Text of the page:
Time to let go of the illusion of impartiality in journalism

Why more and more young people feel alienated from mainstream publications and the cult of neutrality

The weekend of July 10-11 saw the whole world watch anti-government protesters in Cuba. Large, traditional news media reported in detail Cuba’s worsening food and medicine shortage, made worse by the pandemic and the reinstatement of American sanctions. 

Curiously, however, my social media page was flooded with anger at the news coverage of the protests. As many eagle-eyed scouts were able to discern, the file photo used by publications such as The New York Times, and The Guardian to depict “anti-government” protesters, had an anomaly.  The “anti-government” protesters are carrying flags of Fidel Castro’s original political party, the 26th of July Movement, or 26 Julio. [Edit 15th July: The File Photo has since been replaced with a video in the New York Times article. The AP has also removed the photo from their website].

As more than one Twitter user pointed out, “If it truly is one of the ‘most massive popular demonstrations to protest the government’ since Castro took power, why are the supposed ‘anti-government’ protesters carrying flags meant to symbolize the beginning of Castro’s ascension?” How did the army of fact-checkers of supposedly “reputable” news publications such as The New York Times, Associated Press, and Guardian miss this?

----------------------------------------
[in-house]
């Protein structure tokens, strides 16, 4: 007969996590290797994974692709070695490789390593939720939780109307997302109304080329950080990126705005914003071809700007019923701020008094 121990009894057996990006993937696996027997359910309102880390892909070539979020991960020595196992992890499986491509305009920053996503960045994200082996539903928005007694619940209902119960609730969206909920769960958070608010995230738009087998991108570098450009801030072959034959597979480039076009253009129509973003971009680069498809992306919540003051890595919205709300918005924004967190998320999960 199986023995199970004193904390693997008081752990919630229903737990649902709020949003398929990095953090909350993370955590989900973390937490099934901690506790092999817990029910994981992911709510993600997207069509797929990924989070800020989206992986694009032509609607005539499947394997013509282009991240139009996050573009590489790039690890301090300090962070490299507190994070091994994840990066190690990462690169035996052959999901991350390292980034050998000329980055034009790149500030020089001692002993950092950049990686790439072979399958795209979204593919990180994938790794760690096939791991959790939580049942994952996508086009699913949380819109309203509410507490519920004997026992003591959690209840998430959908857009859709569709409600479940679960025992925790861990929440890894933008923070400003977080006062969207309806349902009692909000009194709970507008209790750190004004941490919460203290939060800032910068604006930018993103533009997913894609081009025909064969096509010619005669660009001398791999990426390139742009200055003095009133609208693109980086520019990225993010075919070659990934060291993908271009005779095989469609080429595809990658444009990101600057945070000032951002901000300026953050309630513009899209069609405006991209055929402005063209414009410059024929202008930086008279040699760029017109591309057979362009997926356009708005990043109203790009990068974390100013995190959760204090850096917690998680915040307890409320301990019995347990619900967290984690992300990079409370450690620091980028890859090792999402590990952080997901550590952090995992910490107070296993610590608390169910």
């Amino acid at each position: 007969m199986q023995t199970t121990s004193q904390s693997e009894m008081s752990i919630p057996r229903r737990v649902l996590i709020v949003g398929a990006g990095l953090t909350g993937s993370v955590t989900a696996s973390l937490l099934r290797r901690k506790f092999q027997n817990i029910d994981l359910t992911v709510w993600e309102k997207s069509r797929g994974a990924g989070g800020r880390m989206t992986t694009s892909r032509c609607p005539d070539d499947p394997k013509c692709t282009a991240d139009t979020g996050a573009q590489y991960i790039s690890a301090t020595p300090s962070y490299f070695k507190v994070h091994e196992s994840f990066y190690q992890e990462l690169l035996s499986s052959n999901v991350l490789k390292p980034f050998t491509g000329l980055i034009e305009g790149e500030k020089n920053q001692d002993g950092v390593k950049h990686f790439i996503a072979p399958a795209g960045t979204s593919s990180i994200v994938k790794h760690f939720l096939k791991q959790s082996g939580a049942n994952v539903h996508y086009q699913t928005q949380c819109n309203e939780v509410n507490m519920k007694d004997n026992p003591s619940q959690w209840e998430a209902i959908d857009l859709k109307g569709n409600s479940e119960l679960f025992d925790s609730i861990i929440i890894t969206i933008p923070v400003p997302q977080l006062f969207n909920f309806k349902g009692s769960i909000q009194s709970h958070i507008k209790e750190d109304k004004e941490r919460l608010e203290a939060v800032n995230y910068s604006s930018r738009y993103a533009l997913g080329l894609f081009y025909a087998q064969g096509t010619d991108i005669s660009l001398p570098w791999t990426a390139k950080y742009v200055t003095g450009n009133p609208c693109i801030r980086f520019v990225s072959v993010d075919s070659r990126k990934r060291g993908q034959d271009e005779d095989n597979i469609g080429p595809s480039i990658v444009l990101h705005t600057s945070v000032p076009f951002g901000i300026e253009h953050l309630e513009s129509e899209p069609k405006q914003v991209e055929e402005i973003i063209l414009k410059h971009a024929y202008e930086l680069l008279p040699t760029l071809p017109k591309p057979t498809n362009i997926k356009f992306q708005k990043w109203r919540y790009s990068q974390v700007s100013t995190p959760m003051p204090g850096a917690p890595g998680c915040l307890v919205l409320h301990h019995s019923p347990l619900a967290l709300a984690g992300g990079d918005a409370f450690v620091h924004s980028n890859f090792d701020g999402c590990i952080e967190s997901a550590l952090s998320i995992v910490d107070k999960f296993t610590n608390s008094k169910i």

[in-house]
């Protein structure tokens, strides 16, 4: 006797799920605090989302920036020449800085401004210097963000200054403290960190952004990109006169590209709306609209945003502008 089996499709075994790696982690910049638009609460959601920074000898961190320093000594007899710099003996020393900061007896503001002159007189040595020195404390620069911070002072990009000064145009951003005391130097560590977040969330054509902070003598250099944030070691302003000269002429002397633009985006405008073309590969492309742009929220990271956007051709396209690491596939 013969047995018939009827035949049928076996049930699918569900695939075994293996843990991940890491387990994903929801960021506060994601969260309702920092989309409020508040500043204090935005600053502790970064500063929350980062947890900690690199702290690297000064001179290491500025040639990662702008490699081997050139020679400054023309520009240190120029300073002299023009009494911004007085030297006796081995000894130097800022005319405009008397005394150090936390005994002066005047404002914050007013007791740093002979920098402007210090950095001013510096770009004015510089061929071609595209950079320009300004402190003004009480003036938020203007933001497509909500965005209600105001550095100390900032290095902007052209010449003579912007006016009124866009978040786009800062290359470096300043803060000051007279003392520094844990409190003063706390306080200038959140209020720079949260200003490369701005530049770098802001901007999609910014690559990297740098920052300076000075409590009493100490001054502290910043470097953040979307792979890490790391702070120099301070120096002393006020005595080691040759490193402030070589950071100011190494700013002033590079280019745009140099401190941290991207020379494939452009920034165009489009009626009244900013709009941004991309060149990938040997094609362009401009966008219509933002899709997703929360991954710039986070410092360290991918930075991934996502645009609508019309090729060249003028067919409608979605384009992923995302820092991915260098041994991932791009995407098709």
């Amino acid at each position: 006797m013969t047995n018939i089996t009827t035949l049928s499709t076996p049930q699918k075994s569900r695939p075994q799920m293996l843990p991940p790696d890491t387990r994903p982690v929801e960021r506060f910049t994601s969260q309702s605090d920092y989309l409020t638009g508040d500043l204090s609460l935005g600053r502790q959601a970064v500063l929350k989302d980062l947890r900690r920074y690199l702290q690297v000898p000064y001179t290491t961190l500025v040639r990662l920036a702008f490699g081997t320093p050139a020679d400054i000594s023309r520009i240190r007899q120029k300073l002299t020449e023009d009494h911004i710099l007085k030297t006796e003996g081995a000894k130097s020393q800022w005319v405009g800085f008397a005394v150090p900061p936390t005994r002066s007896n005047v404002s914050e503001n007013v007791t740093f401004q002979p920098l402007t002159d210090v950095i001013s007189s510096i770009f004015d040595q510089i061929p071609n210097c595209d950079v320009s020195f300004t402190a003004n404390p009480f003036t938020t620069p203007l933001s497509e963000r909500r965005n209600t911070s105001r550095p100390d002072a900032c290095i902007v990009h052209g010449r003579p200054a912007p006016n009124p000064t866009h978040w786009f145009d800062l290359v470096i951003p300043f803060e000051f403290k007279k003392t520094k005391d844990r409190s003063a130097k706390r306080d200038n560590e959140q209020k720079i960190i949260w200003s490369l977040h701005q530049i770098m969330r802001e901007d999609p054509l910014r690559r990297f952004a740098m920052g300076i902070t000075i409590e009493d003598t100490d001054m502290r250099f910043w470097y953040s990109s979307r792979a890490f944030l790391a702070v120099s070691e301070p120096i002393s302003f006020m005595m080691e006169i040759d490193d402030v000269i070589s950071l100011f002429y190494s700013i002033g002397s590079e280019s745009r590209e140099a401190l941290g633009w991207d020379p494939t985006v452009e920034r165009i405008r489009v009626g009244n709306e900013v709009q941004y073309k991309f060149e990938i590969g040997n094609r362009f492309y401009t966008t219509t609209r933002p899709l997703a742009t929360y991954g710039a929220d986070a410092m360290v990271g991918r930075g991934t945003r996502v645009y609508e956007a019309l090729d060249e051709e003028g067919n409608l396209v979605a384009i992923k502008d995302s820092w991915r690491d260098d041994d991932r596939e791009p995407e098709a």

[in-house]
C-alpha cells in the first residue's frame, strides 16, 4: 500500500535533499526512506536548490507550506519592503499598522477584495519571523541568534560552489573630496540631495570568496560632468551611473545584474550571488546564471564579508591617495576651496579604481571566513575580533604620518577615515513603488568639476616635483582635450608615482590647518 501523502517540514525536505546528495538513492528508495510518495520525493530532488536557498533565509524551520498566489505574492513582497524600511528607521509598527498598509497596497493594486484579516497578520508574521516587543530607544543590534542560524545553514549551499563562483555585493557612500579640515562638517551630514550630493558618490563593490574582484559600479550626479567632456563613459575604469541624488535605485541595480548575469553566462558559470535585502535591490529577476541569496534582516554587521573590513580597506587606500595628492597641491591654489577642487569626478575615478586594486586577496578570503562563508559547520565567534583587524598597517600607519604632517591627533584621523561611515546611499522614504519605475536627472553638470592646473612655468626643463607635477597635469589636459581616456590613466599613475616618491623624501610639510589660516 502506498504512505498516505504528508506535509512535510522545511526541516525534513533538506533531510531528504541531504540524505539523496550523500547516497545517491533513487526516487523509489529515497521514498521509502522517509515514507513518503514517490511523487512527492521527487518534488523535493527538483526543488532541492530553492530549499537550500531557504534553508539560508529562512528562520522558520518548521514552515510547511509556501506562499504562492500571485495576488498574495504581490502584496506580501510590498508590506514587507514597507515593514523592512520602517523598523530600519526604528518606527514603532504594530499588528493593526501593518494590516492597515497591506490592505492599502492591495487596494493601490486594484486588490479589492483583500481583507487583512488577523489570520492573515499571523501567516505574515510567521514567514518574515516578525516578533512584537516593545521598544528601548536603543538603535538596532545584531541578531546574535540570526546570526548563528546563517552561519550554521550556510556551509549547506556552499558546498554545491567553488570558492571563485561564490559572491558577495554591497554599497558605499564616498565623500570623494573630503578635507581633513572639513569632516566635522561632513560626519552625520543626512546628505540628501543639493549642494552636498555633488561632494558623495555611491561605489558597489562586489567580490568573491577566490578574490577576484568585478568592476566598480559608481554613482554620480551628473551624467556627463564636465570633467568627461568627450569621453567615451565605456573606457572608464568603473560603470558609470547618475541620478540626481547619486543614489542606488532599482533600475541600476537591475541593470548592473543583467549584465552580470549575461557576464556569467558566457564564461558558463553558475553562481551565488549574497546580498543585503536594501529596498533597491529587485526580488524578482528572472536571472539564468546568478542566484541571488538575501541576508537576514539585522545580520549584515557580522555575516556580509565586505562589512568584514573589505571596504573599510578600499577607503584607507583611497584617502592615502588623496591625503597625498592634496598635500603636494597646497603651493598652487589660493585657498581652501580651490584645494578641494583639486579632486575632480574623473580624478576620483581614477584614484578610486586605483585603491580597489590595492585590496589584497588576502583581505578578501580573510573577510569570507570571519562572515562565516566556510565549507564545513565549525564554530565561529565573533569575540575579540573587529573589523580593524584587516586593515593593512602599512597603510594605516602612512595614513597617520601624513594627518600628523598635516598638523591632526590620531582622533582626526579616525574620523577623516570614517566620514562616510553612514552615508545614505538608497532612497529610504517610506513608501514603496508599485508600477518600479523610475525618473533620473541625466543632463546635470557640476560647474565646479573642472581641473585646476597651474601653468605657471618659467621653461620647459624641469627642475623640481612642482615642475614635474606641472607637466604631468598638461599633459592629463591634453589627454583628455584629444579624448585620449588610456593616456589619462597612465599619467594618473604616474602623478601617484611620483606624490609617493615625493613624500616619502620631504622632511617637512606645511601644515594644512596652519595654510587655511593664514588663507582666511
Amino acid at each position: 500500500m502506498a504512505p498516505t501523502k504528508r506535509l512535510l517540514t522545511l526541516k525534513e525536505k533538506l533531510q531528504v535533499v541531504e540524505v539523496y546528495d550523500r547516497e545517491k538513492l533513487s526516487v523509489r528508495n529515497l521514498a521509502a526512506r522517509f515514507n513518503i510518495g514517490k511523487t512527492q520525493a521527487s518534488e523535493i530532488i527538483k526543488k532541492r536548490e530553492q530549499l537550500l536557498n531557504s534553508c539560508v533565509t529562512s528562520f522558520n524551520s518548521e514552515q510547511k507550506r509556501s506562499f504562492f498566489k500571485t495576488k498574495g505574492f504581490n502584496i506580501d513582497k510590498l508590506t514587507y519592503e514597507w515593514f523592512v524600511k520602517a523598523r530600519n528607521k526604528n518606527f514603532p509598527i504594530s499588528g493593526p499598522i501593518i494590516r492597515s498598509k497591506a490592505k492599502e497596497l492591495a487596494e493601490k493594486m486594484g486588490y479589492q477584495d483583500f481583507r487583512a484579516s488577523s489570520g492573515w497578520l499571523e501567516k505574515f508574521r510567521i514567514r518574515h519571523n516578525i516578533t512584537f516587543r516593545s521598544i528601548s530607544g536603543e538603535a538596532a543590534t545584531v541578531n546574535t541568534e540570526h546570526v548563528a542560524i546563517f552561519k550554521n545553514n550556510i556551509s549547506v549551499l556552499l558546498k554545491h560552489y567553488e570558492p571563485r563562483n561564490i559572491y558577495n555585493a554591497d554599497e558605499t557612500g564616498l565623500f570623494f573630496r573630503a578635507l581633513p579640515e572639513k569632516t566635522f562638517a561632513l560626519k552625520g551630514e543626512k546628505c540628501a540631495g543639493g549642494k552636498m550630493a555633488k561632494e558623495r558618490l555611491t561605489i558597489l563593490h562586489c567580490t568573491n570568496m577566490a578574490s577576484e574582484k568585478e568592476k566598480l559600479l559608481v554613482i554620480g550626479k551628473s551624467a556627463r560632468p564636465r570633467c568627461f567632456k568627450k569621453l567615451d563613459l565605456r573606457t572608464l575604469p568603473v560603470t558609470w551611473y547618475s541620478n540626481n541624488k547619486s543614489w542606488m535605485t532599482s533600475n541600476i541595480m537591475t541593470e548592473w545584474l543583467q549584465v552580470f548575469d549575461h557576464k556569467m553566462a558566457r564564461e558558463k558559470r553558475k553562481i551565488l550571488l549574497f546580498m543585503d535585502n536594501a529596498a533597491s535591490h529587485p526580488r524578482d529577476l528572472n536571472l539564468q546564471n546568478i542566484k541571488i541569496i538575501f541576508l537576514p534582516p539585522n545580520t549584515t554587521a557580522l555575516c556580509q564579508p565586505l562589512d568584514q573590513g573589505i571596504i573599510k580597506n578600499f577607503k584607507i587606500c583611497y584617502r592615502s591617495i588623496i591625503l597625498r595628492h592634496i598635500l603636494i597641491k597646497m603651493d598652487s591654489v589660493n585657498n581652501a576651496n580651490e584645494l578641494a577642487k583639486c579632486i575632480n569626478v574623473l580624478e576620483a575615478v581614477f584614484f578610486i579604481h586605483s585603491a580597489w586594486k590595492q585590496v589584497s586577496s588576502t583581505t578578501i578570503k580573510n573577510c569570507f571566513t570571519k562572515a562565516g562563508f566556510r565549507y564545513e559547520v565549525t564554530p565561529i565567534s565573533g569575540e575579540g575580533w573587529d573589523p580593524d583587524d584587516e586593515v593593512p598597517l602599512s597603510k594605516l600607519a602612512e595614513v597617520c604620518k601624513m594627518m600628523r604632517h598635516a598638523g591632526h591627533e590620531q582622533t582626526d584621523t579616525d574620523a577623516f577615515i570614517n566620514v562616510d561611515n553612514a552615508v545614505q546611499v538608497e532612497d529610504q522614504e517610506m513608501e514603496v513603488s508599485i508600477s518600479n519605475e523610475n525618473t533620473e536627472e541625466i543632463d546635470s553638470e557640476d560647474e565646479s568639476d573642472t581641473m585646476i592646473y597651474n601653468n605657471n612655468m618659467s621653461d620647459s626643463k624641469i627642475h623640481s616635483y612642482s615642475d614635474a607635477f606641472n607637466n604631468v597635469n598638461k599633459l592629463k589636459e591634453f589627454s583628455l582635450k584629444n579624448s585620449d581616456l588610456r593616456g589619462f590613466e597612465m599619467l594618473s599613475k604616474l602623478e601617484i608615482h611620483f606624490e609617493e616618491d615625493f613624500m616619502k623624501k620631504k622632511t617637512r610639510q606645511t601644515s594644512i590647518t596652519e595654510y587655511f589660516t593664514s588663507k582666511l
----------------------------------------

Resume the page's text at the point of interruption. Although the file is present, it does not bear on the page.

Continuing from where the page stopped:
Whether this is an elaborate conspiracy (as my social media page thinks) or genuine human error, we may never know, but it  underscores a significant problem I have noticed in news media: News publications are neither unbiased nor fully knowledgeable, yet both we and they continue to posit them as such. 

In recent years, major publications have gone through intense soul searching as their intense lack of reliability became apparent. A recent survey found that only 29% of the people surveyed in the US stated that they trust the news. The situation does not seem to be better for other countries either—only 38% trusted the media in India, 36% in the UK, and 32% in the Philippines. 

Gatekeepers of traditional news and news readers have, predictably, reacted very strongly to this. Opening a newspaper anytime will subject you to a whole array of think pieces on what the media can do to regain this trust. These suggestions may range from the absurd (print the first amendment in the US every 4th of July) to the reasonable (make journalists declare all their conflict of interests publicly). However, among these disparate criticisms lies a singular connecting thread—increasing people’s trust in media by reducing bias and opinion, presenting “both-sides” equitably.